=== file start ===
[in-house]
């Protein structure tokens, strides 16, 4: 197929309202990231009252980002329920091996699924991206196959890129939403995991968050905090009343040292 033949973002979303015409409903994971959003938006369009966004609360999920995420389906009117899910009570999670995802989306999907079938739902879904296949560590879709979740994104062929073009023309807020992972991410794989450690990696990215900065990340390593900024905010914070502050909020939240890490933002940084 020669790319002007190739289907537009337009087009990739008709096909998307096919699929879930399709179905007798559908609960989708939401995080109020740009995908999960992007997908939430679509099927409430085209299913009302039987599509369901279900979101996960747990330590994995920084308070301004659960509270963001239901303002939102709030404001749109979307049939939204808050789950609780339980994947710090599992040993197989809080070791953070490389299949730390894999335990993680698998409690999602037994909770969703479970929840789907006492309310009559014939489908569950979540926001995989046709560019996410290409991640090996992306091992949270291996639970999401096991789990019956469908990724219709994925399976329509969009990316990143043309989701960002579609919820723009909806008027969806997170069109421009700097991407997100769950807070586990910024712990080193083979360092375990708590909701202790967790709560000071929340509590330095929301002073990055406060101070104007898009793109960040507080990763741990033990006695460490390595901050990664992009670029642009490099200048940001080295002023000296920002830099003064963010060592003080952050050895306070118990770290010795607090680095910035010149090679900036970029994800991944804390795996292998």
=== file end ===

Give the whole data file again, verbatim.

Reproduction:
[in-house]
């Protein structure tokens, strides 16, 4: 197929309202990231009252980002329920091996699924991206196959890129939403995991968050905090009343040292 033949973002979303015409409903994971959003938006369009966004609360999920995420389906009117899910009570999670995802989306999907079938739902879904296949560590879709979740994104062929073009023309807020992972991410794989450690990696990215900065990340390593900024905010914070502050909020939240890490933002940084 020669790319002007190739289907537009337009087009990739008709096909998307096919699929879930399709179905007798559908609960989708939401995080109020740009995908999960992007997908939430679509099927409430085209299913009302039987599509369901279900979101996960747990330590994995920084308070301004659960509270963001239901303002939102709030404001749109979307049939939204808050789950609780339980994947710090599992040993197989809080070791953070490389299949730390894999335990993680698998409690999602037994909770969703479970929840789907006492309310009559014939489908569950979540926001995989046709560019996410290409991640090996992306091992949270291996639970999401096991789990019956469908990724219709994925399976329509969009990316990143043309989701960002579609919820723009909806008027969806997170069109421009700097991407997100769950807070586990910024712990080193083979360092375990708590909701202790967790709560000071929340509590330095929301002073990055406060101070104007898009793109960040507080990763741990033990006695460490390595901050990664992009670029642009490099200048940001080295002023000296920002830099003064963010060592003080952050050895306070118990770290010795607090680095910035010149090679900036970029994800991944804390795996292998």